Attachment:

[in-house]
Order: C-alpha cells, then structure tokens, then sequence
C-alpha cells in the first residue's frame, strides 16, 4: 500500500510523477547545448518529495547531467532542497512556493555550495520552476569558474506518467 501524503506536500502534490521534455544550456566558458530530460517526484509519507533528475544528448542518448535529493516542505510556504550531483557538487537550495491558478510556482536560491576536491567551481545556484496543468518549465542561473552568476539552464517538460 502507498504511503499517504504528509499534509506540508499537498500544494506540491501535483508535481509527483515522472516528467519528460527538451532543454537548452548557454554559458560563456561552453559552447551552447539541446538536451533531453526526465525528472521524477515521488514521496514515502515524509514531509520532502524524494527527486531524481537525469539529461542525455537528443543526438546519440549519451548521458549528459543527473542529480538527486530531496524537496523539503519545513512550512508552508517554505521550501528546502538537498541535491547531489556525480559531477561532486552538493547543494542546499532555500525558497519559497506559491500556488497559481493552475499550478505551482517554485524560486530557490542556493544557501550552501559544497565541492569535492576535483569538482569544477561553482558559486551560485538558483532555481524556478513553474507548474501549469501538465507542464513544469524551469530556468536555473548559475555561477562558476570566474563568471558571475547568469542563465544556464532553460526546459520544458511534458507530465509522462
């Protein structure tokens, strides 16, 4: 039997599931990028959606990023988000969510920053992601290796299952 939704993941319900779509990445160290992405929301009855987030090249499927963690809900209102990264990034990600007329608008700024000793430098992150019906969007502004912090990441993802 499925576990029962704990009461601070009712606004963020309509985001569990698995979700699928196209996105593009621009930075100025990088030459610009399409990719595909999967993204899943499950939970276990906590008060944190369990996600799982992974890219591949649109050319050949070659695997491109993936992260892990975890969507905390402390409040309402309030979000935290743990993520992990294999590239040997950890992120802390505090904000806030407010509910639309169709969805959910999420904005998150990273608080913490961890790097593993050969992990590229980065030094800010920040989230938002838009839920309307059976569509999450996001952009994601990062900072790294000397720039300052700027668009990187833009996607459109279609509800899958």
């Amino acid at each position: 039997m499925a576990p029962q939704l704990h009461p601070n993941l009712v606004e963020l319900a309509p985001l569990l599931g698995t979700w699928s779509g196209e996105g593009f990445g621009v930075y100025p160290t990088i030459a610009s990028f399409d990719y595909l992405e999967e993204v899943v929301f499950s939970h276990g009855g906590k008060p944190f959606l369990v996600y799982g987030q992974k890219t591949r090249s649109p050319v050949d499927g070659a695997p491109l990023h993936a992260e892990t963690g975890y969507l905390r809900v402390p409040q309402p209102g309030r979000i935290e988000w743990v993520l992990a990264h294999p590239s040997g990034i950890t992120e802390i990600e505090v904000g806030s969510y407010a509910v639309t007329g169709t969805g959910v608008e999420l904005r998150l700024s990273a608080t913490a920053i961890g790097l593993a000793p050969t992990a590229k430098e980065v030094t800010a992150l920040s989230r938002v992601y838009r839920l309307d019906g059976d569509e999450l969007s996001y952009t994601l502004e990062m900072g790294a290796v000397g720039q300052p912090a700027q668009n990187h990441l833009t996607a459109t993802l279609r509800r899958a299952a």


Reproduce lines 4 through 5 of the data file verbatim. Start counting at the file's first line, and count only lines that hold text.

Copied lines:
């Protein structure tokens, strides 16, 4: 039997599931990028959606990023988000969510920053992601290796299952 939704993941319900779509990445160290992405929301009855987030090249499927963690809900209102990264990034990600007329608008700024000793430098992150019906969007502004912090990441993802 499925576990029962704990009461601070009712606004963020309509985001569990698995979700699928196209996105593009621009930075100025990088030459610009399409990719595909999967993204899943499950939970276990906590008060944190369990996600799982992974890219591949649109050319050949070659695997491109993936992260892990975890969507905390402390409040309402309030979000935290743990993520992990294999590239040997950890992120802390505090904000806030407010509910639309169709969805959910999420904005998150990273608080913490961890790097593993050969992990590229980065030094800010920040989230938002838009839920309307059976569509999450996001952009994601990062900072790294000397720039300052700027668009990187833009996607459109279609509800899958």
């Amino acid at each position: 039997m499925a576990p029962q939704l704990h009461p601070n993941l009712v606004e963020l319900a309509p985001l569990l599931g698995t979700w699928s779509g196209e996105g593009f990445g621009v930075y100025p160290t990088i030459a610009s990028f399409d990719y595909l992405e999967e993204v899943v929301f499950s939970h276990g009855g906590k008060p944190f959606l369990v996600y799982g987030q992974k890219t591949r090249s649109p050319v050949d499927g070659a695997p491109l990023h993936a992260e892990t963690g975890y969507l905390r809900v402390p409040q309402p209102g309030r979000i935290e988000w743990v993520l992990a990264h294999p590239s040997g990034i950890t992120e802390i990600e505090v904000g806030s969510y407010a509910v639309t007329g169709t969805g959910v608008e999420l904005r998150l700024s990273a608080t913490a920053i961890g790097l593993a000793p050969t992990a590229k430098e980065v030094t800010a992150l920040s989230r938002v992601y838009r839920l309307d019906g059976d569509e999450l969007s996001y952009t994601l502004e990062m900072g790294a290796v000397g720039q300052p912090a700027q668009n990187h990441l833009t996607a459109t993802l279609r509800r899958a299952a």